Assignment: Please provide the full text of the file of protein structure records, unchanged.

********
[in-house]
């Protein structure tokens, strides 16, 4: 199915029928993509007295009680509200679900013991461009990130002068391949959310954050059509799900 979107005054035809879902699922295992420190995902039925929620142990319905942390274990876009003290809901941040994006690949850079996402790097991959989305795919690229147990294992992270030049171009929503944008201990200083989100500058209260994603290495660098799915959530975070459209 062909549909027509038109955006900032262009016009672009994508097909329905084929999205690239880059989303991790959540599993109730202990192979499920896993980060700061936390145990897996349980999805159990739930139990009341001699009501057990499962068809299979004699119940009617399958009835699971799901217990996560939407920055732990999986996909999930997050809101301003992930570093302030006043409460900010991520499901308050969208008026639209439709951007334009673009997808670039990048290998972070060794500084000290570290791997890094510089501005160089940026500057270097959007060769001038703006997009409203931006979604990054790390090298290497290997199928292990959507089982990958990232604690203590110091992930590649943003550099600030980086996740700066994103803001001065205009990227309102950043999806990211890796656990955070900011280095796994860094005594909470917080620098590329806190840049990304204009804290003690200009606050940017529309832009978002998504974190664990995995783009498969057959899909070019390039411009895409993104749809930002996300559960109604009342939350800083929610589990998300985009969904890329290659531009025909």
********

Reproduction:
[in-house]
């Protein structure tokens, strides 16, 4: 199915029928993509007295009680509200679900013991461009990130002068391949959310954050059509799900 979107005054035809879902699922295992420190995902039925929620142990319905942390274990876009003290809901941040994006690949850079996402790097991959989305795919690229147990294992992270030049171009929503944008201990200083989100500058209260994603290495660098799915959530975070459209 062909549909027509038109955006900032262009016009672009994508097909329905084929999205690239880059989303991790959540599993109730202990192979499920896993980060700061936390145990897996349980999805159990739930139990009341001699009501057990499962068809299979004699119940009617399958009835699971799901217990996560939407920055732990999986996909999930997050809101301003992930570093302030006043409460900010991520499901308050969208008026639209439709951007334009673009997808670039990048290998972070060794500084000290570290791997890094510089501005160089940026500057270097959007060769001038703006997009409203931006979604990054790390090298290497290997199928292990959507089982990958990232604690203590110091992930590649943003550099600030980086996740700066994103803001001065205009990227309102950043999806990211890796656990955070900011280095796994860094005594909470917080620098590329806190840049990304204009804290003690200009606050940017529309832009978002998504974190664990995995783009498969057959899909070019390039411009895409993104749809930002996300559960109604009342939350800083929610589990998300985009969904890329290659531009025909």